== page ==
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USGS CMG InfoBank: Volcanic Eruptions

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Comment: 00:40 - 02:04 (01:24)
Source: Annenberg/CPB Resources - Earth Revealed - 14. Intrusive Igneous Rocks
Keywords: volcano, eruption, "lava flow", magma, crust, mantle, crystallization, intrusion, "igneous rock", "Mount Saint Helens", Kilauea, "James Sadd"

Our transcription: A volcanic eruption is one of the most awe inspiring sights in all of nature; but whether an eruption is sudden and explosive such as Mt. St. Helens or more subdued like the eruptions of Kilauea in Hawaii, volcanic activity is not an unusual event.
Volcanic eruptions are the pulse of geologic activity in the Earth's interior.
They graphically demonstrate the geologic processes inside the Earth can have a direct impact here on the surface.
The lava that's produced during a volcanic eruption is, of course, rock that melted somewhere beneath the volcano.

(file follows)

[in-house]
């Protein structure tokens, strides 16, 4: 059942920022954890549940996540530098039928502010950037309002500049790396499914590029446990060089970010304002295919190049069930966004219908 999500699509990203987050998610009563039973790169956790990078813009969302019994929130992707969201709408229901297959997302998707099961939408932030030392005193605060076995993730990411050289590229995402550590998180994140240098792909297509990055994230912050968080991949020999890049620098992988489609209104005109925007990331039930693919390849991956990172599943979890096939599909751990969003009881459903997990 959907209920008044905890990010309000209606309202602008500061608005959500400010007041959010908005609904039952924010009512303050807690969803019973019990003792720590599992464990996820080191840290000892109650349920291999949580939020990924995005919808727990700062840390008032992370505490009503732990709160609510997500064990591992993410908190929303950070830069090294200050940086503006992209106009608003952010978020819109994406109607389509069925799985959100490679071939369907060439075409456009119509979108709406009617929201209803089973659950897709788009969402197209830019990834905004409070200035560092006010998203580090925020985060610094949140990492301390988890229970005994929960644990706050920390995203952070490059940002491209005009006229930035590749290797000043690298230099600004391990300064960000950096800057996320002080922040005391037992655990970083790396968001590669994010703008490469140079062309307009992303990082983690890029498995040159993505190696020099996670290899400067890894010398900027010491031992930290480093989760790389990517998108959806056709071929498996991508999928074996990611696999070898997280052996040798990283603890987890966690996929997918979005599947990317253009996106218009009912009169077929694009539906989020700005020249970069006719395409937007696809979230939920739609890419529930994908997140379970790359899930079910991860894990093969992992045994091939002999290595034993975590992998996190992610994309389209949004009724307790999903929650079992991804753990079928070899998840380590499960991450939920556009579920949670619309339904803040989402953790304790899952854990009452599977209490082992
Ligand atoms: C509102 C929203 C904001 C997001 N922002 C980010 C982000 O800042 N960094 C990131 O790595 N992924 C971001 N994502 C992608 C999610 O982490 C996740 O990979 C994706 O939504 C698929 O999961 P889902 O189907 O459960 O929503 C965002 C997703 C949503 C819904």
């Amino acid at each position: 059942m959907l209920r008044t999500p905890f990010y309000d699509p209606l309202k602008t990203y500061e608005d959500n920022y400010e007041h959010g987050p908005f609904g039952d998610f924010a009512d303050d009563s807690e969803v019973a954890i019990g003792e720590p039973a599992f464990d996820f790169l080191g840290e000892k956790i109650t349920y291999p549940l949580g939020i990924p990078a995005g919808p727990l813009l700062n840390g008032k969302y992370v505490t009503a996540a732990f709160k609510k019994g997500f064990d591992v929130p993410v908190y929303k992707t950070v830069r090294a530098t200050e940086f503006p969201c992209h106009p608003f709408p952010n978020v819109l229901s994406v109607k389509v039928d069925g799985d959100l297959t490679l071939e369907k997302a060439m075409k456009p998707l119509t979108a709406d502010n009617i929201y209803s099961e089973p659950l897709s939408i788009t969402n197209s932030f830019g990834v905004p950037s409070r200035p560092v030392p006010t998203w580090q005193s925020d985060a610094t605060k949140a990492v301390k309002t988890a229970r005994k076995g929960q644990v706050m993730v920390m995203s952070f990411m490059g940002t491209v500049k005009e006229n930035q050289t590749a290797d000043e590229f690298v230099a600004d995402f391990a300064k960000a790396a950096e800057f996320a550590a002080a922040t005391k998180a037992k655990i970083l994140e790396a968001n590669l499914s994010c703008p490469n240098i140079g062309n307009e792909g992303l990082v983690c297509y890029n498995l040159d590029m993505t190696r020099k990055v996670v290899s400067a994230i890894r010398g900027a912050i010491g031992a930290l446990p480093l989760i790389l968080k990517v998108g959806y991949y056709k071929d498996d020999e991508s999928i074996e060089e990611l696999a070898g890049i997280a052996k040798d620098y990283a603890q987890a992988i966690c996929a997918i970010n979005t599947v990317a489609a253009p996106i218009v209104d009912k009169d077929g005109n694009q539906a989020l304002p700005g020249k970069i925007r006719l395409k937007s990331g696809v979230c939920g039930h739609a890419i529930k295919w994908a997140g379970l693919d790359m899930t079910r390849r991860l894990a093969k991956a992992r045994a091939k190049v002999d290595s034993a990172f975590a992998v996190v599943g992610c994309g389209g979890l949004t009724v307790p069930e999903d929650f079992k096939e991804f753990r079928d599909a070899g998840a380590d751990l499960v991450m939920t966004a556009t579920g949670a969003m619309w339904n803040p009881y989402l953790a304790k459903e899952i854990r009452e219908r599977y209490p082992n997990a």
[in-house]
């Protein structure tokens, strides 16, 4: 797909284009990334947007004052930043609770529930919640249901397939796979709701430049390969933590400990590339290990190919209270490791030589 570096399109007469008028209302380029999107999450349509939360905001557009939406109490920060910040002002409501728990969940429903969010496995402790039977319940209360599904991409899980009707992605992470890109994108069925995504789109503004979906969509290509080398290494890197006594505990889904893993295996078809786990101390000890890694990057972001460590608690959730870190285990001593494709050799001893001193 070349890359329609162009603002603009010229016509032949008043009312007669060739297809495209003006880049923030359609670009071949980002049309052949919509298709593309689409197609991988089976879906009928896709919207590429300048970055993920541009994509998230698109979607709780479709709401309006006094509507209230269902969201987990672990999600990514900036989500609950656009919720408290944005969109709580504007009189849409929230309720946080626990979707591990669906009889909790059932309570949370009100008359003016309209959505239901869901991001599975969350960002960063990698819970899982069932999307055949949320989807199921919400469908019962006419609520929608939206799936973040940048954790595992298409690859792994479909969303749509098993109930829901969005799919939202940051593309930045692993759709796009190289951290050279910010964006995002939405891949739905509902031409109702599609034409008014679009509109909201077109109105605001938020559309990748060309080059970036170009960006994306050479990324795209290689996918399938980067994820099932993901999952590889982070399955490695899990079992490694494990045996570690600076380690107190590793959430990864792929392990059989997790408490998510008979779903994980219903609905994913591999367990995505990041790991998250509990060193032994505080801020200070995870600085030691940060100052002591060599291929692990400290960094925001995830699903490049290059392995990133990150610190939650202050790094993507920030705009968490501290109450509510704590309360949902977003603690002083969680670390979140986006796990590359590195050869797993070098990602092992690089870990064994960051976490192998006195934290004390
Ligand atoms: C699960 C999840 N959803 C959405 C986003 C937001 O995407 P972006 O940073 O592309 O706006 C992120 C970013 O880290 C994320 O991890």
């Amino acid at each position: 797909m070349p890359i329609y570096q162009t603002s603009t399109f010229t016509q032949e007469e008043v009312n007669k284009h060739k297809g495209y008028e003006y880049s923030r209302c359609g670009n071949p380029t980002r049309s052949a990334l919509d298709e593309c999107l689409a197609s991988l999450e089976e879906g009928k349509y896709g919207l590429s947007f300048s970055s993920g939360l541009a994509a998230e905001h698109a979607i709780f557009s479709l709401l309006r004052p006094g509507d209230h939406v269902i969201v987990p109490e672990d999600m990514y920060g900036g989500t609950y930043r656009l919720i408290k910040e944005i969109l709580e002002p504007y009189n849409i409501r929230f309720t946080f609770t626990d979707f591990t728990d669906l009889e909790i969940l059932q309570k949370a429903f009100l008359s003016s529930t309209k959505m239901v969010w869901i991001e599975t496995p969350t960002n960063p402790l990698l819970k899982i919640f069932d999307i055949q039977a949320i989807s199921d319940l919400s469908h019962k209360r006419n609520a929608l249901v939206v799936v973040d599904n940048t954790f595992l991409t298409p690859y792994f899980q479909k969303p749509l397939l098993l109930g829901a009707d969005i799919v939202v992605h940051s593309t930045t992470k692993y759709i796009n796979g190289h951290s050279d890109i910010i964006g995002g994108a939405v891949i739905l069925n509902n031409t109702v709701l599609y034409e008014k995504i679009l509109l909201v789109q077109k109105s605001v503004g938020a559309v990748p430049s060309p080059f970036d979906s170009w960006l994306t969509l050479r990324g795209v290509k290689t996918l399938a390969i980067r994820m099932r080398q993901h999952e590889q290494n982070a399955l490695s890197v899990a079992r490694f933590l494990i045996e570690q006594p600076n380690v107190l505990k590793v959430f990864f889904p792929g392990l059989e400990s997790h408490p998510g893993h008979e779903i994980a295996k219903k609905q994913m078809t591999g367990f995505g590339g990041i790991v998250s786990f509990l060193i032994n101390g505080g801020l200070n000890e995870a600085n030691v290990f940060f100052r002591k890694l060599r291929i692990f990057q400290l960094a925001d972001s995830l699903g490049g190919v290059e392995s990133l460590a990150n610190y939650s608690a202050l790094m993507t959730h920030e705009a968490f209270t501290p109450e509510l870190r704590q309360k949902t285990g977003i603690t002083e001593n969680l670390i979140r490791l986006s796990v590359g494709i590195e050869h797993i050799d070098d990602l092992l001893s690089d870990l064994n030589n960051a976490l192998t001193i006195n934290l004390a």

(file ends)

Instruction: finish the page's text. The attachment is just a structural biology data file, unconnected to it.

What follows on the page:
Rock melts in a variety of geologic settings in the crust and upper mantle of the Earth depending on the temperature and pressure conditions and on the composition and water content of the rock.
But lava represents only a tiny proportion of the magma that forms within the Earth.
Most of this magma either seeps into voids and fractures within rocks of the Earth's crust, or it rises and intrudes into the cooler rocks above as enormous globs that require thousands or even millions of years to cool.
In fact, most of the rock of this planet was formed from the slow cooling and crystallization of magma deep underground.
This is known as intrusive igneous rock.

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